Monday, November 29, 2021

Westview On the Bay Condos Improving Water Quality with Rain Gardens

Photos by Westview On the Bay | Westview’s Homeowners landscape and design Committee (Left to Right) Elizabeth Haines, Anna Homes, Margaret Klasa, and George Gallager.

Elizabeth Haines holding a sign designating Westview on the Bay as a Certified Wildlife Habitat.

Westview On the Bay Condominium, located on Smokehouse Bay, took on a bold project by adopting Florida Friendly Landscape design. According to resident Marge Klasathe trigger for this project was the destruction of their surrounding landscape and property by Hurricane Irma in September 2017. 

The Westview property suffered damage to the sea wall, deck, sidewalk and pool area which was a result of the 6-foot sea surge. 

Originally, Westview had grassy swales that run along both the north and south edges of their parking lots to improve stormwater absorption. Over time, shifting sediments have reduced the effectiveness of these swales. During heavy rains, Westview had a problem of standing water surrounding the property coming from the roof and pouring down the driveway causing flooding.  

As a common theme of “stormwater management,” rain garden solutions came up as a flood remedy. The Westview board members also consulted with Mary Jane Cary, Master Gardener of the University of Florida/IFAS Collier Extension. They also included the expertise of their landscaper, Eileen Ward of Greensward.  

Their first step was for the Homeowners board members to learn more about Florida Friendly Landscaping design and their benefits. They also consulted with Liz Haines, a resident and a long-term member of the Calusa Garden Club for her input. 

As a result, Westview was able to reduce their lawn areas and increased the number of native plants. Two rain gardens on both sides of the property were designed and installed. Westview was able to turn their water problem into two functional and attractive rain gardens.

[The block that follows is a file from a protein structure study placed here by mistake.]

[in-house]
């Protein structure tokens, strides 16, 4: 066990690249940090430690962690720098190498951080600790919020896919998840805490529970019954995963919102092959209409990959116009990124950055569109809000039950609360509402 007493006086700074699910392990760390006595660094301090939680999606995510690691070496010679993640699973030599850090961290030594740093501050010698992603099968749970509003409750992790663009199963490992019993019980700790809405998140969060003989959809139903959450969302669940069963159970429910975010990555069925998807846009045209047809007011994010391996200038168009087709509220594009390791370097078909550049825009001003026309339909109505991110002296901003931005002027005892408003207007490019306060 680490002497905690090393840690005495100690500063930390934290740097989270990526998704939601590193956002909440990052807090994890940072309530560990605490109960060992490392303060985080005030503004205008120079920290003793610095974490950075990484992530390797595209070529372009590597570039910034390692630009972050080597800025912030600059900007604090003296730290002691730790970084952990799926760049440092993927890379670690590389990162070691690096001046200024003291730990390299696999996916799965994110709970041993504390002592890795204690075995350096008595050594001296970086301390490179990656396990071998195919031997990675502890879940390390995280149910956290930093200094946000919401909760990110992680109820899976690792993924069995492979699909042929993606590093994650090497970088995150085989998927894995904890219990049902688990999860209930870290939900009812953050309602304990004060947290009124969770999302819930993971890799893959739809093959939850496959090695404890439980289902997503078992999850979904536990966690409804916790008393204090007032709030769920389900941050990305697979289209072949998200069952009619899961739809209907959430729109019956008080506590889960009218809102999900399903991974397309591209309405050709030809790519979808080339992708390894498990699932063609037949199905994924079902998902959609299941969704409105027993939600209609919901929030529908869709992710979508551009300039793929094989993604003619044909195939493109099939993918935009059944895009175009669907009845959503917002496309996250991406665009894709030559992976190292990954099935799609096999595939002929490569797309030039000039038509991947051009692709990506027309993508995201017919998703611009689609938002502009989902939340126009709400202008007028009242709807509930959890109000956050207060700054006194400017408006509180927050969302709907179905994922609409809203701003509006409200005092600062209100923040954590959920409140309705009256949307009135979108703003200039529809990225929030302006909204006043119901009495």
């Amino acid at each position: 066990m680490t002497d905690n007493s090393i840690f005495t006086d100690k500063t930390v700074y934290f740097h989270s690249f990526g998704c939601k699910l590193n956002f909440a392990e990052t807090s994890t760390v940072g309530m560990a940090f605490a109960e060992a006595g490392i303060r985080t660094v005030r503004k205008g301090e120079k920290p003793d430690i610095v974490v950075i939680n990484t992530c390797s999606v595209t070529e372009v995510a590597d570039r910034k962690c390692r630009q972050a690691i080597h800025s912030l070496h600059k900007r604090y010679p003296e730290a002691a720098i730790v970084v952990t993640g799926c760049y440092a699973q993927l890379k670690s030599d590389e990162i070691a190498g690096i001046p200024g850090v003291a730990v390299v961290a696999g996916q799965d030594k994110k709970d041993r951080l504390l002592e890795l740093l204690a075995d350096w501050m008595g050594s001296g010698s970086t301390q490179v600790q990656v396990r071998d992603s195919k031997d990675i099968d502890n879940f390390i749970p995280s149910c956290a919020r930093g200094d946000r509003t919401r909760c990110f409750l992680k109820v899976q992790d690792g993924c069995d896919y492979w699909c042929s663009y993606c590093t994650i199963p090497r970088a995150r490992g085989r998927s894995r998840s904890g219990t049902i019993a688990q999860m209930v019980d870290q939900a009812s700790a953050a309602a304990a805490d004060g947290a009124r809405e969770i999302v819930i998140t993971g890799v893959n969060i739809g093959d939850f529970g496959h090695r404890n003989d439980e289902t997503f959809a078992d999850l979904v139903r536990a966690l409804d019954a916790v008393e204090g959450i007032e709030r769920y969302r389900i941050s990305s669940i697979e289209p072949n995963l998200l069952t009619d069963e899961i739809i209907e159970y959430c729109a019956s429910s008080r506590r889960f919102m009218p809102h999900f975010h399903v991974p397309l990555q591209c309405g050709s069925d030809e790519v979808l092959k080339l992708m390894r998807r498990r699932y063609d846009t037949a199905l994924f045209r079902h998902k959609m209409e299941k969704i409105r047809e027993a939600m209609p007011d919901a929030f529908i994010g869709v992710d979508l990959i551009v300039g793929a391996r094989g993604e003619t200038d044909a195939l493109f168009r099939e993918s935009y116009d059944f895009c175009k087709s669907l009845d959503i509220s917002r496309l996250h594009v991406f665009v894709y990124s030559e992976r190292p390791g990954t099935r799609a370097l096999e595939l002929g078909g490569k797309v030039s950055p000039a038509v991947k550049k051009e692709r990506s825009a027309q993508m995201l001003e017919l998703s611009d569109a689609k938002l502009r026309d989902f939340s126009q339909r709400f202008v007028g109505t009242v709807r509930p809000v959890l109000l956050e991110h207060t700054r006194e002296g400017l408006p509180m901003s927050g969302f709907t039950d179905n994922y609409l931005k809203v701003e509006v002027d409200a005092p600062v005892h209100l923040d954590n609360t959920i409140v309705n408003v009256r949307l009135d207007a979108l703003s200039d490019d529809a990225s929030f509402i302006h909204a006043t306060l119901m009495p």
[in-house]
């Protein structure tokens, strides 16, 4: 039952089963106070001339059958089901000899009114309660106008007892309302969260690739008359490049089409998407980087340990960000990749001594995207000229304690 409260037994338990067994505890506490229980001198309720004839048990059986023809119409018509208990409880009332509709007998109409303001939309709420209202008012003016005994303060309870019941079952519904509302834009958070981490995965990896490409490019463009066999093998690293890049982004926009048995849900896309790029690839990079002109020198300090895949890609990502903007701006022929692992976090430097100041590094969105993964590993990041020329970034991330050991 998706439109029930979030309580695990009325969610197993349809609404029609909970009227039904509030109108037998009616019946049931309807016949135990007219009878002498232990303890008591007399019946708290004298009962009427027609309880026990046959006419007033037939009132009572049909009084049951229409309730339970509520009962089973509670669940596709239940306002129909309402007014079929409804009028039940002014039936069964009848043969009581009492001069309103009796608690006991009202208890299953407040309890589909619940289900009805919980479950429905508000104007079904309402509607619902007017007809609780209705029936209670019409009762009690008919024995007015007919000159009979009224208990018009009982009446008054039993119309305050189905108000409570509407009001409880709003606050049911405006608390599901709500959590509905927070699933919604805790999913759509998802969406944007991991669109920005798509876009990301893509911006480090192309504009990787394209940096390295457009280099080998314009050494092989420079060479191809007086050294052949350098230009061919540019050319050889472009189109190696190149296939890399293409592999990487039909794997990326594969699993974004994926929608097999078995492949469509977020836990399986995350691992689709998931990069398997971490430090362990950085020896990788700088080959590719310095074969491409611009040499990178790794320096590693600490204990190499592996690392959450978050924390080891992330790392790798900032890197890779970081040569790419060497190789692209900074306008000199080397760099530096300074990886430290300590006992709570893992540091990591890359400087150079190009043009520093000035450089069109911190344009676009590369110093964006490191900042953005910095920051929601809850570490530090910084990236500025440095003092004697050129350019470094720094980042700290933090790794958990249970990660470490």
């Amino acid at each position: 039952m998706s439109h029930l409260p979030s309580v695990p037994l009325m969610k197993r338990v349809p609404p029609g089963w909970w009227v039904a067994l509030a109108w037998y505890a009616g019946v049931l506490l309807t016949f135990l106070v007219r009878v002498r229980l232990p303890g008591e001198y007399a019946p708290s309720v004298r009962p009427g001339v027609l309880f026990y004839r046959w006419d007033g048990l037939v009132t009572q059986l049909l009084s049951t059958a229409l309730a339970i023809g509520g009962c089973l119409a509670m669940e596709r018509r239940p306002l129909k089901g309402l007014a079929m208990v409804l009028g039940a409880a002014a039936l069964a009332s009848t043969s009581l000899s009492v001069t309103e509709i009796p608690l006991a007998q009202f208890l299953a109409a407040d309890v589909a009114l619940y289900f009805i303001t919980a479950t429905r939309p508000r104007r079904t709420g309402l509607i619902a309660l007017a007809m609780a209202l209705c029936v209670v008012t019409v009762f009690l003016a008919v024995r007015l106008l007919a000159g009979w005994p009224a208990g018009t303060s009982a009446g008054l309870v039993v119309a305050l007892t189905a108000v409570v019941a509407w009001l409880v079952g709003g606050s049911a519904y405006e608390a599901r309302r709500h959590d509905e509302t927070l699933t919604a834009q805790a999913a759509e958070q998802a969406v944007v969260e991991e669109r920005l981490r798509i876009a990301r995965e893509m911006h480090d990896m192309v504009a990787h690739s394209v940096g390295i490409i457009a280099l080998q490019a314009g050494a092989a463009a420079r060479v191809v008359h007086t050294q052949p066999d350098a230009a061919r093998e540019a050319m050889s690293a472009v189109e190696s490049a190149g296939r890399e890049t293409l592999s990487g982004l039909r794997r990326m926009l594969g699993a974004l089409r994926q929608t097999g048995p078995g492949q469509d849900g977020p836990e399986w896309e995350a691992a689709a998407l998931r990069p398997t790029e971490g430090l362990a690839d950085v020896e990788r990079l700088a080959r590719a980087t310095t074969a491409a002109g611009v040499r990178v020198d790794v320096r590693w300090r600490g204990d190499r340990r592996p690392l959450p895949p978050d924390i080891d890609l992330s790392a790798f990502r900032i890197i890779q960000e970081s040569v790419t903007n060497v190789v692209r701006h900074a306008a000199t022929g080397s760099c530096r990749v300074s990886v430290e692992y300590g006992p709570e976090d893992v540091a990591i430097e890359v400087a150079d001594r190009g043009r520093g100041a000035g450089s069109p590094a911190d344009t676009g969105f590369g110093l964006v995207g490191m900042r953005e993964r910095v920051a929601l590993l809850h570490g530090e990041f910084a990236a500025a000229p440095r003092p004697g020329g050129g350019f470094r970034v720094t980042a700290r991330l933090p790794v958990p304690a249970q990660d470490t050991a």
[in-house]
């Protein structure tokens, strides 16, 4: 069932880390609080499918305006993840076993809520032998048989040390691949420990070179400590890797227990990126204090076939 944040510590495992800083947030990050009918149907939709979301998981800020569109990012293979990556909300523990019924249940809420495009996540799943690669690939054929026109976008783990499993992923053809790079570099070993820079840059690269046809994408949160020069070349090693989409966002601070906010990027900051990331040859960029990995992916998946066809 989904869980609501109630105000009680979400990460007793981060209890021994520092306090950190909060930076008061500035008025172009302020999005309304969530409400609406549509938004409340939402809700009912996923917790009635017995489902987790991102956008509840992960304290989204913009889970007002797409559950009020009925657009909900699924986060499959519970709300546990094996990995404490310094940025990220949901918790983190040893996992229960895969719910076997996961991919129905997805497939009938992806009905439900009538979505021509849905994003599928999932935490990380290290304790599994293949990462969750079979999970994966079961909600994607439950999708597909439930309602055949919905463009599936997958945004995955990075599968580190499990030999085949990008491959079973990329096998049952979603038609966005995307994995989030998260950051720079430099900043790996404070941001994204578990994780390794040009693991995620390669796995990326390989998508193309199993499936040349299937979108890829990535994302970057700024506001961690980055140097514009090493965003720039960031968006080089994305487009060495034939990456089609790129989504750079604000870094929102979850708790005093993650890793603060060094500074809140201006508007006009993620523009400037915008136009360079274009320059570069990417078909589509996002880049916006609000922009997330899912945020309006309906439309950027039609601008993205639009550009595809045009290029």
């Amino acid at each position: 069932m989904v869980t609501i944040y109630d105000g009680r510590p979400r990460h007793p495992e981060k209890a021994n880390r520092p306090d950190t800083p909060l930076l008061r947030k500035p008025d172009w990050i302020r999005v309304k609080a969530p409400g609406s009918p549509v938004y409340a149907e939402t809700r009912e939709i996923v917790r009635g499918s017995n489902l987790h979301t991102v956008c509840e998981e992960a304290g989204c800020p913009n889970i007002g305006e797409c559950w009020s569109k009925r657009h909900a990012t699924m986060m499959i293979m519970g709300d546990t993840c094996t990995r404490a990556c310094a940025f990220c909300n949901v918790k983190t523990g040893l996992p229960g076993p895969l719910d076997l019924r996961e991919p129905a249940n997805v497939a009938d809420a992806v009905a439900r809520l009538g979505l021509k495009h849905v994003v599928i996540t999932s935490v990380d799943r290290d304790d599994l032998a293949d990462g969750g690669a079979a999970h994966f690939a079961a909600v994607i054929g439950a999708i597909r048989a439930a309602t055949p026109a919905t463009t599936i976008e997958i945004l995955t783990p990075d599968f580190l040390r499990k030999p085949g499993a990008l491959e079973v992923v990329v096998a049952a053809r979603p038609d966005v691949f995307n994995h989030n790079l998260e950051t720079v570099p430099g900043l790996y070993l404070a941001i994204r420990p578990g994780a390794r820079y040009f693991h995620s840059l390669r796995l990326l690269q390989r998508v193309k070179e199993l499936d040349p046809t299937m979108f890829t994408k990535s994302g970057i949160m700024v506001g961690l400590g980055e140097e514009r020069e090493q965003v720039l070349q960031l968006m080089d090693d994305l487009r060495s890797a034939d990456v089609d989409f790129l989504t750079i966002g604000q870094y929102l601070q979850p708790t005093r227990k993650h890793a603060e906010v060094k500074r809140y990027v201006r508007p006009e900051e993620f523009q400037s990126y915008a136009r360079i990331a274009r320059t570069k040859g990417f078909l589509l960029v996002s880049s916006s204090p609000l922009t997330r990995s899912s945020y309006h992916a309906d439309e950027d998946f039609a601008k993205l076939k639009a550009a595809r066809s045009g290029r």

Planted for pool slope- Powderpuff mimosa also known as sunshine mimosa, is a native, low-growing Florida native groundcover that attracts butterflies and serves as a host plant for butterfly larvae.

A rain garden is basically a low section of the landscape planted with native plants that like to get their “feet” wet. It collects rainwater from the roof, driveway or street and allows it to soak into the ground thus filtering the amount of pollutants reaching the waterways. 

Westview also rebuilt their seawall, deck and tackled the slope of the pool deck area that had been washed out by the 6-foot sea surge. They planted a low growing never need mowing, fertilizer free, ground cover called Sunshine Mimosa” for the slope of the pool. 

For Westview, the rain gardens also provide essential elements needed by local wildlife such as food, clean water, cover and a place to raise young. Westview On the Bay has been recognized by the National Wildlife Federation as a Certified Wildlife Habitat. 

Westview also host a burrowing owl on their property affectionately named “Irma,” and according to Liz Haines, the owl lives harmoniously with the tadpoles swimming in their rain gardens.

Mature rain garden with mounds of Fakahatchee grass. During a heavy rainstorm, the garden collects water that drains from the roof and driveway and filters it reducing the amount of pollutants reaching Smokehouse Bay.


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